By Anna Rose Welch, Editor, Biosimilar Development
Right before the holidays, the FDA gave a nod to Viekira Pak, a new AbbVie drug cocktail credited with curing over 90 percent of those with genotype 1 hep C. Taken daily over the course of 12 weeks, Viekira Pak eliminates the need for the injectable, interferon. The regimen comprises three brand new drugs (paritaprevir, ombitasvir, and dasabuvir) taken with ritonavir, an older drug.
This is a big win for AbbVie, which ushered ombitasvir and dasabuvir through development in its own halls, making Viekira Pak the company’s first approved drug with a new active ingredient since the company’s blockbuster drug Humira was approved in 2002.
Overall, it was a considerable year for HCV treatments. 2014 saw the release of Johnson & Johnson’s Olysio+Sovaldi combo, as well as Gilead’s Harvoni, the company’s revamped version of Sovaldi combined with ledipasvir in a single pill. It was also the year of the “Great Pricing Wars.” At $84,000 for a 12-week regimen, it’s become hard to read Sovaldi without hearing “cha-ching”. Harvoni’s price is even higher than that, ringing in at $94,500 for the 12-week regimen. Then there’s J&J’s Olysio ($66K) + Sovaldi ($84K) 12-week combination that goes for a whopping $150,000, according to Bloomberg Businessweek.
Unlike Gilead however, AbbVie doesn’t seem to be taking as much flak for Viekira Pak’s list price of $83,319 — just a stone’s throw shy of Sovaldi’s price tag. However, some recent headlines, such as Bloomberg’s “AbbVie Prices Hep C Drug 12% Below Gilead Rival [Harvoni],” make AbbVie look like a healthcare hero. And that headline doesn’t even draw attention to the most recent stop AbbVie pulled in order to win the favor of Express Scripts, which swiftly dropped Gilead’s treatments for genotype 1 patients almost immediately following Viekira Pak’s approval.
According to Reuters, in an “unprecedented” move, AbbVie agreed to significantly lower prices for the combo to have it included on Express Scripts’ National Preferred Formulary list. Though AbbVie hasn’t released a specific figure, Express Scripts says the price range is close to that of Sovaldi in Western Europe: $52,000 (France) to $66,000 (Germany).
Now, Gilead has its own pharmacy deal, recently winning the hand of CVS Health Corp, which has agreed to provide hep C patients with Sovaldi and Harvoni instead of Viekira Pak. However, there’s no word yet if Gilead lowered the price of the drug to attain this deal.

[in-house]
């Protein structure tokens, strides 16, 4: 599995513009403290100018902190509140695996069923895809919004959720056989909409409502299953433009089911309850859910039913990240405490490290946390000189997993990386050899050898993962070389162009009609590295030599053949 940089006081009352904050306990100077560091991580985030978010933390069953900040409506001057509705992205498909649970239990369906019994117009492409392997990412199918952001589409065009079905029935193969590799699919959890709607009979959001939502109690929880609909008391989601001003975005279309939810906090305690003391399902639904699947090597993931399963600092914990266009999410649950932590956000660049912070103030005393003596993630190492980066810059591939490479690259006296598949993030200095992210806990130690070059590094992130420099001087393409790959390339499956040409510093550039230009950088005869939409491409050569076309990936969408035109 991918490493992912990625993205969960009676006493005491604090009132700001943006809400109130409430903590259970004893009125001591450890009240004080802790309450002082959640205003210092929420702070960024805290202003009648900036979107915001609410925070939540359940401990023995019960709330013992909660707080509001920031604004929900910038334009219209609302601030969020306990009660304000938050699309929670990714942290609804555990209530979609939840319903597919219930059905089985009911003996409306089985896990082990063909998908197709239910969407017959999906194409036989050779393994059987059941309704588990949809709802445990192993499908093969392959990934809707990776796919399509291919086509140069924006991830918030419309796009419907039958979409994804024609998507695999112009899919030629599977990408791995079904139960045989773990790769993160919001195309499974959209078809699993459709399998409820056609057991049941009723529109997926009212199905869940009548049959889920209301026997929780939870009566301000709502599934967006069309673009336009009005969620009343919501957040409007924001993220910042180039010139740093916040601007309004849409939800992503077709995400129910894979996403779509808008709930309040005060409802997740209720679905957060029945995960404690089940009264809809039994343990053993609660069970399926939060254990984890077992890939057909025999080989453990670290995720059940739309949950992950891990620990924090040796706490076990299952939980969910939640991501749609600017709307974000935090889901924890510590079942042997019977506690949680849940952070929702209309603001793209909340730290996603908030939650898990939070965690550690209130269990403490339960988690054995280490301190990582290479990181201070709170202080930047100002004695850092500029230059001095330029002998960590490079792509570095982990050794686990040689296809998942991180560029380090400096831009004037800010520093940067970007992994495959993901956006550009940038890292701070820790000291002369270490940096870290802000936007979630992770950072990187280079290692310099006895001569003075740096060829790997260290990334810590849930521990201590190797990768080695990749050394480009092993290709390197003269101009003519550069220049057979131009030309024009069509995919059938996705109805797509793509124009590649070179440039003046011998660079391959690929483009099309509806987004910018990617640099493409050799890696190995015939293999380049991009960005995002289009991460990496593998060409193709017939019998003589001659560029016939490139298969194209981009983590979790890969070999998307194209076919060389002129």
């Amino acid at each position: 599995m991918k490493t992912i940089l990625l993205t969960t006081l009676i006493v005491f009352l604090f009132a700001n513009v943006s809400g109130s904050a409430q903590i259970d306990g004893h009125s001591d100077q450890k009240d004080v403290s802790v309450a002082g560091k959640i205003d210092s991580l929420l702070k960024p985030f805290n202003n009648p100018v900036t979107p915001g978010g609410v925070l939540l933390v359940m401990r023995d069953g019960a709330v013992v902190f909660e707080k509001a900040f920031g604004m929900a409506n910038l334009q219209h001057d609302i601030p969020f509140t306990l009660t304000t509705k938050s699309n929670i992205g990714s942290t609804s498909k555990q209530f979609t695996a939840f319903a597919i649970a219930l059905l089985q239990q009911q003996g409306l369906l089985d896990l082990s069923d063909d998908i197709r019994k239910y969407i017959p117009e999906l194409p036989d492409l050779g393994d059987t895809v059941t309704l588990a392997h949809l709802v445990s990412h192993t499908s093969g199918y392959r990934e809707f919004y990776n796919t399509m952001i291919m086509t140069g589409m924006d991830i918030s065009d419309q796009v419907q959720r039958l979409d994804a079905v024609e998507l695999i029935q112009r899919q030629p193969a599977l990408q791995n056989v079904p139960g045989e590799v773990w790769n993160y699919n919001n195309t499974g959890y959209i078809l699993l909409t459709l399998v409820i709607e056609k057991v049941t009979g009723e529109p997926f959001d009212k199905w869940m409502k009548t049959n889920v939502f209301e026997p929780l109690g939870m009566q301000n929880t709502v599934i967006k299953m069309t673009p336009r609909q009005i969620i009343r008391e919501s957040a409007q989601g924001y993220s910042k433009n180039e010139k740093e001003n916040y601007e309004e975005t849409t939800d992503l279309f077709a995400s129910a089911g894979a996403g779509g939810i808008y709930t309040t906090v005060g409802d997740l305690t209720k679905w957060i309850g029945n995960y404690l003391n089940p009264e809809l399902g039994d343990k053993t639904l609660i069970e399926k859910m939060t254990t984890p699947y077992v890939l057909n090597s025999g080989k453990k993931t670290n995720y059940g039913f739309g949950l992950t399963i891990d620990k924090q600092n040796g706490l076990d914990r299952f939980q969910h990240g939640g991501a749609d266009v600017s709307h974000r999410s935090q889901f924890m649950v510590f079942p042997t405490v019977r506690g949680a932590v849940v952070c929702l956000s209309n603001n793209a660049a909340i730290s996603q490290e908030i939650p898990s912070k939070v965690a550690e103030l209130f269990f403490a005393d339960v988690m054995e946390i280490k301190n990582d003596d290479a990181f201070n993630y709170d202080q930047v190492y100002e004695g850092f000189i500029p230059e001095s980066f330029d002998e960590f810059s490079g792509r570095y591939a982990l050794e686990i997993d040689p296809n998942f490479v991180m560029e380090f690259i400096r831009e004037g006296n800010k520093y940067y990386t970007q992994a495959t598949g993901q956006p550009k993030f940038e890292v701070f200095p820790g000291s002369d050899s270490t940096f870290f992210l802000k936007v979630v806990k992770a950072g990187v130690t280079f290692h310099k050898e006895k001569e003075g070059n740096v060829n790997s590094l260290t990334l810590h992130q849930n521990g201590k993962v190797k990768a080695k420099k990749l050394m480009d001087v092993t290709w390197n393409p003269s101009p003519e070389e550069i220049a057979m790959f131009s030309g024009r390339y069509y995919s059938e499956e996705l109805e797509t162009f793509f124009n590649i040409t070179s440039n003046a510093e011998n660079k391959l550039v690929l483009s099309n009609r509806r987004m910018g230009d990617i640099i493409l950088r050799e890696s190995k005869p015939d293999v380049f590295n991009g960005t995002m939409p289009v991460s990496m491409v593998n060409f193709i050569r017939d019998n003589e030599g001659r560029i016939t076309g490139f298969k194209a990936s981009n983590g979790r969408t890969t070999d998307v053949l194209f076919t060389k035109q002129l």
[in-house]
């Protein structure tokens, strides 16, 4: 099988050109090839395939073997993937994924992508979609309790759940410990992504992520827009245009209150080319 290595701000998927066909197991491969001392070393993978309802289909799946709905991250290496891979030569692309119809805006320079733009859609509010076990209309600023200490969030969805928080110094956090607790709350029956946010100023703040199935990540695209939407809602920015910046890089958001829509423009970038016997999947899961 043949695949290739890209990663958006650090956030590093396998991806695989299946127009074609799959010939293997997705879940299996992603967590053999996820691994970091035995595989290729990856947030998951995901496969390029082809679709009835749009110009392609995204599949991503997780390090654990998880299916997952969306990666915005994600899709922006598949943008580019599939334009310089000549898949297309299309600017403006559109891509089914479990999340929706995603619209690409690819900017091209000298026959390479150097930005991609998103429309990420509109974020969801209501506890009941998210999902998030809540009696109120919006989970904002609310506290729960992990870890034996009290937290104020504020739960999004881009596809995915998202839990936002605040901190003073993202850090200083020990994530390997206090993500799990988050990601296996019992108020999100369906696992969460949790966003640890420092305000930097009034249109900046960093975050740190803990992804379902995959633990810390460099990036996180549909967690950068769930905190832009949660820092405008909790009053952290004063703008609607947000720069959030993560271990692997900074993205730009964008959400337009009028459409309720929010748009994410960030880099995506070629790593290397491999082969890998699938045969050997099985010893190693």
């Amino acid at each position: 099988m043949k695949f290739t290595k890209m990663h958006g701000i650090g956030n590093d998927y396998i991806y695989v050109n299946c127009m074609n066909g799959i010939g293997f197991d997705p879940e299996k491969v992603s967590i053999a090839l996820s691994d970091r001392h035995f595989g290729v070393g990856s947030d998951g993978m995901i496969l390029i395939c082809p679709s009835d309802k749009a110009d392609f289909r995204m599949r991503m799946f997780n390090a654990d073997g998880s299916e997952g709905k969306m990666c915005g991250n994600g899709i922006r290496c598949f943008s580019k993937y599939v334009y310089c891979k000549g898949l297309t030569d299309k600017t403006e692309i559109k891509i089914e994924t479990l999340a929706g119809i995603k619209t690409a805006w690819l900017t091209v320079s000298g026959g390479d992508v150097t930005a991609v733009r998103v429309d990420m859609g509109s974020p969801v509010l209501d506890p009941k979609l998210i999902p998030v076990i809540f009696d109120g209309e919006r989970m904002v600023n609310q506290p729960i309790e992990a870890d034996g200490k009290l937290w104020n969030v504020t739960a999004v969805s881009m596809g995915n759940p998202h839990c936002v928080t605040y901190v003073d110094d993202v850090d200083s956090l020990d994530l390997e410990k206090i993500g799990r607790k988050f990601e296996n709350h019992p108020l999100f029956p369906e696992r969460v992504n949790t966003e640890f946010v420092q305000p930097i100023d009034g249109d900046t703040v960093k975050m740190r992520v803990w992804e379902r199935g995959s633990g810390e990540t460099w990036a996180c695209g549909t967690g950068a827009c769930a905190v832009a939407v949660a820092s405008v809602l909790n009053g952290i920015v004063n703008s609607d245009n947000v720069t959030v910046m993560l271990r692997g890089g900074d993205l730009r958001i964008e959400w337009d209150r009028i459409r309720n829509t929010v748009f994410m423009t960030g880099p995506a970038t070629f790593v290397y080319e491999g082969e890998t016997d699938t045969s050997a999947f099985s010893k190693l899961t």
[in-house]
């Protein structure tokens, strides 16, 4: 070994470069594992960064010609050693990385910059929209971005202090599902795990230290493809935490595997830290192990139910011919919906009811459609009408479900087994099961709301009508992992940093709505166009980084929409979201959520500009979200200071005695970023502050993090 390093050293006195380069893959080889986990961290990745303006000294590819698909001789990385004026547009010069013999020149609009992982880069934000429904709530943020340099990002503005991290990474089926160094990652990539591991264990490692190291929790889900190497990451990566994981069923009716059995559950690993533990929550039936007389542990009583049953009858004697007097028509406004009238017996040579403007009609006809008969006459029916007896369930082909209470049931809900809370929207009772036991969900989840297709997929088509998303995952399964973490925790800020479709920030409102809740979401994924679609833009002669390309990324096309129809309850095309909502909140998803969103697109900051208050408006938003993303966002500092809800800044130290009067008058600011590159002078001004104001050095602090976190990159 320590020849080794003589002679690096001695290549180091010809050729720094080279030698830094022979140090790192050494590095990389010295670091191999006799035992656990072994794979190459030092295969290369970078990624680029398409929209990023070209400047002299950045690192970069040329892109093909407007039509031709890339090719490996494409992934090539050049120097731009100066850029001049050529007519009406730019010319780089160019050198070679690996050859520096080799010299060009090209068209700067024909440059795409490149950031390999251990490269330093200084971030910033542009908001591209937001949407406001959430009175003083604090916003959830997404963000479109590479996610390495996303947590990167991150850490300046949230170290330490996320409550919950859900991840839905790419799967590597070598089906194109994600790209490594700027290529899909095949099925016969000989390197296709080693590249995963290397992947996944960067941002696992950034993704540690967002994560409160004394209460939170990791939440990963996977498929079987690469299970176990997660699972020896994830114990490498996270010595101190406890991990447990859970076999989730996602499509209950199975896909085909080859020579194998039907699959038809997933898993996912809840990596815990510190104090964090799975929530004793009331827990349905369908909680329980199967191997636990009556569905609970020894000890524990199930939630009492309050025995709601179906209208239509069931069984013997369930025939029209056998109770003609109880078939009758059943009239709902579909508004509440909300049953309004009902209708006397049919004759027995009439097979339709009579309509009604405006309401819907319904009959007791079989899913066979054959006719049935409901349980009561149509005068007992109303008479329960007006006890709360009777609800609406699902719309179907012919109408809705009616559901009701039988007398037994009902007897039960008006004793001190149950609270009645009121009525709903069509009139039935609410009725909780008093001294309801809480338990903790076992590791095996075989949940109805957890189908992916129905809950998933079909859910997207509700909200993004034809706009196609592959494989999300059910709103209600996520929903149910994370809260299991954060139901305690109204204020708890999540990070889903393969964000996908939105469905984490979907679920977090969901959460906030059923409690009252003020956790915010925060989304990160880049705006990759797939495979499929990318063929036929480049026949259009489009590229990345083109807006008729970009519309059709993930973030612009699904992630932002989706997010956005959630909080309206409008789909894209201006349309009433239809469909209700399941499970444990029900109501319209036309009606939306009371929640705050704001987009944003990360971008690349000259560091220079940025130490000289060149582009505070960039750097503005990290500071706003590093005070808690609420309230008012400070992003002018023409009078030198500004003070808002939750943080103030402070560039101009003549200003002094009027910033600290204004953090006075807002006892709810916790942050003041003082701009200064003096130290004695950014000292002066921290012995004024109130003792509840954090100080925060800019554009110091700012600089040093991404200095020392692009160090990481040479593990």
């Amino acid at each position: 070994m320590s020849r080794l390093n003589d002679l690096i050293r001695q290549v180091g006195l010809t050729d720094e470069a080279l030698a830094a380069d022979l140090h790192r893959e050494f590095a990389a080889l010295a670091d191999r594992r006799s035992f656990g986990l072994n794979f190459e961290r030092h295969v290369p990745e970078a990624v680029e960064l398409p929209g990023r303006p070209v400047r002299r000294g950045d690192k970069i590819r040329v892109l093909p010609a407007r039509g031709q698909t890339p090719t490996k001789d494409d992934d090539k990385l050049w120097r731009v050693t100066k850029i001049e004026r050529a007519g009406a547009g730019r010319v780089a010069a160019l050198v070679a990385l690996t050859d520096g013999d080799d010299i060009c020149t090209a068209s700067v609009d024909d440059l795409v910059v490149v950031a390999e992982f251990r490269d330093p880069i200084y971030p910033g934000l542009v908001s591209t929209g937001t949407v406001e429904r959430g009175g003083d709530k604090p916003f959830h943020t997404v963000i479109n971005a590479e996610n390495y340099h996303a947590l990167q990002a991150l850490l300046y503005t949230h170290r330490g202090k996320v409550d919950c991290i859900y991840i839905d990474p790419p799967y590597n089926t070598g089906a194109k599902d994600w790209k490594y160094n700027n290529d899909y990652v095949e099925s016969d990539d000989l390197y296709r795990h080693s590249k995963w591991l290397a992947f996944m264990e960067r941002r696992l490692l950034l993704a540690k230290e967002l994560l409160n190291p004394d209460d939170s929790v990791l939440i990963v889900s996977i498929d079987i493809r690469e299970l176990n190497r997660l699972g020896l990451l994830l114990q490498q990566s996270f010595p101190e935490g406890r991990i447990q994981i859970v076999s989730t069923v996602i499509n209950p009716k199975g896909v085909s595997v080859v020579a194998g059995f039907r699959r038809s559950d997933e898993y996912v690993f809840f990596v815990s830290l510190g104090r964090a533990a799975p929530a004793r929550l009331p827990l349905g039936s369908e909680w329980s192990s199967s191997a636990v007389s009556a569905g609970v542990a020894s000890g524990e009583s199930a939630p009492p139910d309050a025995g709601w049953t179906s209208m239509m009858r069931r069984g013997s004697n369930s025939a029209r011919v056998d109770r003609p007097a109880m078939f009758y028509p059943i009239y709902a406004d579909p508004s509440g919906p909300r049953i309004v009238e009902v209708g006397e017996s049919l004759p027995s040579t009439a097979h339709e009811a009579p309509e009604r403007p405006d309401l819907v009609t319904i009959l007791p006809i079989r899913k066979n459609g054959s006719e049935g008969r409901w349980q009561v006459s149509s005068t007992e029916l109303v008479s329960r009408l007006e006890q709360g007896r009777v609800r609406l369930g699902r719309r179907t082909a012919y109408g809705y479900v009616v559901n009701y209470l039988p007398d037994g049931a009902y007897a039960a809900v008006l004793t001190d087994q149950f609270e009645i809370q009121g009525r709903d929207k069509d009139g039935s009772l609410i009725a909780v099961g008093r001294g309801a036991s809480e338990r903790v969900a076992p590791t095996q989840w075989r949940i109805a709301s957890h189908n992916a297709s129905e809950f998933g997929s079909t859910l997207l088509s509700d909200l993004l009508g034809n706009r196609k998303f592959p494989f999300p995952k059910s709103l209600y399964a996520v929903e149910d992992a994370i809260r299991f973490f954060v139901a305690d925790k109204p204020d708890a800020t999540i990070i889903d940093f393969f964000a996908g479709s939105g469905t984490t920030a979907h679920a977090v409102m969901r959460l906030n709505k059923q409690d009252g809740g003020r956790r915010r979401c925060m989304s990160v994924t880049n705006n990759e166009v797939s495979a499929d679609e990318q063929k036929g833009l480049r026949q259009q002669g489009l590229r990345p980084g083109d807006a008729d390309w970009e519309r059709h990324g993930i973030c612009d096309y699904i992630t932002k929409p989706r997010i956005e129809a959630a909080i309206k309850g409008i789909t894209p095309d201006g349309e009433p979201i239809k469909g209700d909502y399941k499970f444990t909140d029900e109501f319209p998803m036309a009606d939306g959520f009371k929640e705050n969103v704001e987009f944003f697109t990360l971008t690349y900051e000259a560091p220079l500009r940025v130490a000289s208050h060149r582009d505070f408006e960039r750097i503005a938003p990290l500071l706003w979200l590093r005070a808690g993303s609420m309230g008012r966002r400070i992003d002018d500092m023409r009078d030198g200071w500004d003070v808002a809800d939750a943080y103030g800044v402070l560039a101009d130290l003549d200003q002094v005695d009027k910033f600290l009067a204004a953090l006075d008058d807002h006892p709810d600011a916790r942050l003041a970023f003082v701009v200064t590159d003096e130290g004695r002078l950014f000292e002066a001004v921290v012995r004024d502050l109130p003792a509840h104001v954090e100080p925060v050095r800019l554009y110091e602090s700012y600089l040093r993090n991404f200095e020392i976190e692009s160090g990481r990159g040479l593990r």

Until now, Gilead has maintained the drug’s health benefits are worth the high cost (better in the long run than liver transplants). And the company has been richly rewarded, raking in quarterly revenue of $8.5 billion from Sovaldi the first three quarters of 2014, The Wall Street Journal reports. Express Scripts will now only offer Sovaldi treatments for patients with other disease genotypes and those who are ineligible for AbbVie’s drug.
But I’m increasingly curious about what is to come now for Gilead’s hep C regimens following Viekira Pak’s emergence in the market. I expect AbbVie’s latest move with Express Scripts will be the start of an intense drug pricing revolution in the months ahead (cue the recent Motley Fool title, “AbbVie Throws First Punch In Hep C Price War With Gilead”).
Not to mention there are other players emerging in the space that could become competitors. Merck snapped up Idenix mid-2014, effectively bolstering its hep C pipeline with 3 drugs in clinical trials — two of which are in the same class as Sovaldi and could become prime competitors. Similarly, smaller biotech firm Achillion Pharmaceuticals recently announced it too, is seeing some early, but promising results from its own NS5A inhibitor.
In the face of greater competition, will Gilead stick it out and maintain a strong business model based on the notion that price tag and clinical benefit go hand-in-hand, or will it be necessary to bow to pricing pressures to ensure that patients are able to take advantage of Sovaldi’s benefits?